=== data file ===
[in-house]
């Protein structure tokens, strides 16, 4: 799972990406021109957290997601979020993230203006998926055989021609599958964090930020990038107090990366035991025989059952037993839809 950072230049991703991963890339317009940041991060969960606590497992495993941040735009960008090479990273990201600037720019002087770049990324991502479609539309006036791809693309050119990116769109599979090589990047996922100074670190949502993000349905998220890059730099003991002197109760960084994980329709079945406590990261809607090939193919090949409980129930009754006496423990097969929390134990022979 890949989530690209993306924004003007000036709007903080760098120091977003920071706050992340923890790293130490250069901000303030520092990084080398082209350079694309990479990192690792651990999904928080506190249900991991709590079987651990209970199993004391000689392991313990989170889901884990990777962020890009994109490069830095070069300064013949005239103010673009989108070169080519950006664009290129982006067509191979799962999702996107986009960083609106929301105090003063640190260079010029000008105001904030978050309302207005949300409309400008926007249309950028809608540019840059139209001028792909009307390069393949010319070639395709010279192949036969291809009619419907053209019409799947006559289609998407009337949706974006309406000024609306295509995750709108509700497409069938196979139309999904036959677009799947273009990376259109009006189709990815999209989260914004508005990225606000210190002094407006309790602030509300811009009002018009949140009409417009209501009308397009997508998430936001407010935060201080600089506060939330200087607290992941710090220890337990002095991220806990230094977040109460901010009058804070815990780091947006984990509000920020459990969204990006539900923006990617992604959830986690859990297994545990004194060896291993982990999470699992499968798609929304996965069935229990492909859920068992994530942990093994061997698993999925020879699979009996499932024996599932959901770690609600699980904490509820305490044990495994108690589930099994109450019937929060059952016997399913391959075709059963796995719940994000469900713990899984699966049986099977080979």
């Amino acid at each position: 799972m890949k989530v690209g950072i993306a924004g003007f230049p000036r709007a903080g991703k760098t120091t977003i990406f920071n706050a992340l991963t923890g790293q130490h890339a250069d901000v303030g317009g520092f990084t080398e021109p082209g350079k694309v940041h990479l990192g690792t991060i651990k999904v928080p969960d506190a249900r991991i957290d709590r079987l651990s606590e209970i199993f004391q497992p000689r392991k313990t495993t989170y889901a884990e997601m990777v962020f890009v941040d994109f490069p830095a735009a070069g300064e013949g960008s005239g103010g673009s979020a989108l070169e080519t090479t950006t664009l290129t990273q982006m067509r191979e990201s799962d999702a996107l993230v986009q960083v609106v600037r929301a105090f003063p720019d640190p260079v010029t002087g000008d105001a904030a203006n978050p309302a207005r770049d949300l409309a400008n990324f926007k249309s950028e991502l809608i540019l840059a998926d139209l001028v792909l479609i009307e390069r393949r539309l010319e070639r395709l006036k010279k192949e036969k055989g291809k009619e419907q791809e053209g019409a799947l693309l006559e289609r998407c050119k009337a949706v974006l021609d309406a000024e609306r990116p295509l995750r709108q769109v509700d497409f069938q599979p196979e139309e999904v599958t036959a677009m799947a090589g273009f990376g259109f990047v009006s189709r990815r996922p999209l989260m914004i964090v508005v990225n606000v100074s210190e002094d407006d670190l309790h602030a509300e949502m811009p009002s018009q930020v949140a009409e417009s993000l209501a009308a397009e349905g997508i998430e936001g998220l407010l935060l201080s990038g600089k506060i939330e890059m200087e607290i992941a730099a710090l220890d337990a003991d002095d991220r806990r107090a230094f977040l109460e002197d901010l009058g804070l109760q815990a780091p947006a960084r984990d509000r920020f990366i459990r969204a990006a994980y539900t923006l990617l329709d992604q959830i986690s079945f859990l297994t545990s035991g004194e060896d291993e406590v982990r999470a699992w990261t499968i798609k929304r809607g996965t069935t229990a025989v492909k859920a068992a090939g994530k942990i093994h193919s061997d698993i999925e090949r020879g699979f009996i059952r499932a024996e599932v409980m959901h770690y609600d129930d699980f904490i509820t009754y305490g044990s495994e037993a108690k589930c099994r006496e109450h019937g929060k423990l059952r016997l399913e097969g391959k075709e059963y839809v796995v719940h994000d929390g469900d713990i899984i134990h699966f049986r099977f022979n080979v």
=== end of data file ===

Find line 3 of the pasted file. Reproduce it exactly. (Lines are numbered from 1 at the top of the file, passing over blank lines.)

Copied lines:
């Amino acid at each position: 799972m890949k989530v690209g950072i993306a924004g003007f230049p000036r709007a903080g991703k760098t120091t977003i990406f920071n706050a992340l991963t923890g790293q130490h890339a250069d901000v303030g317009g520092f990084t080398e021109p082209g350079k694309v940041h990479l990192g690792t991060i651990k999904v928080p969960d506190a249900r991991i957290d709590r079987l651990s606590e209970i199993f004391q497992p000689r392991k313990t495993t989170y889901a884990e997601m990777v962020f890009v941040d994109f490069p830095a735009a070069g300064e013949g960008s005239g103010g673009s979020a989108l070169e080519t090479t950006t664009l290129t990273q982006m067509r191979e990201s799962d999702a996107l993230v986009q960083v609106v600037r929301a105090f003063p720019d640190p260079v010029t002087g000008d105001a904030a203006n978050p309302a207005r770049d949300l409309a400008n990324f926007k249309s950028e991502l809608i540019l840059a998926d139209l001028v792909l479609i009307e390069r393949r539309l010319e070639r395709l006036k010279k192949e036969k055989g291809k009619e419907q791809e053209g019409a799947l693309l006559e289609r998407c050119k009337a949706v974006l021609d309406a000024e609306r990116p295509l995750r709108q769109v509700d497409f069938q599979p196979e139309e999904v599958t036959a677009m799947a090589g273009f990376g259109f990047v009006s189709r990815r996922p999209l989260m914004i964090v508005v990225n606000v100074s210190e002094d407006d670190l309790h602030a509300e949502m811009p009002s018009q930020v949140a009409e417009s993000l209501a009308a397009e349905g997508i998430e936001g998220l407010l935060l201080s990038g600089k506060i939330e890059m200087e607290i992941a730099a710090l220890d337990a003991d002095d991220r806990r107090a230094f977040l109460e002197d901010l009058g804070l109760q815990a780091p947006a960084r984990d509000r920020f990366i459990r969204a990006a994980y539900t923006l990617l329709d992604q959830i986690s079945f859990l297994t545990s035991g004194e060896d291993e406590v982990r999470a699992w990261t499968i798609k929304r809607g996965t069935t229990a025989v492909k859920a068992a090939g994530k942990i093994h193919s061997d698993i999925e090949r020879g699979f009996i059952r499932a024996e599932v409980m959901h770690y609600d129930d699980f904490i509820t009754y305490g044990s495994e037993a108690k589930c099994r006496e109450h019937g929060k423990l059952r016997l399913e097969g391959k075709e059963y839809v796995v719940h994000d929390g469900d713990i899984i134990h699966f049986r099977f022979n080979v």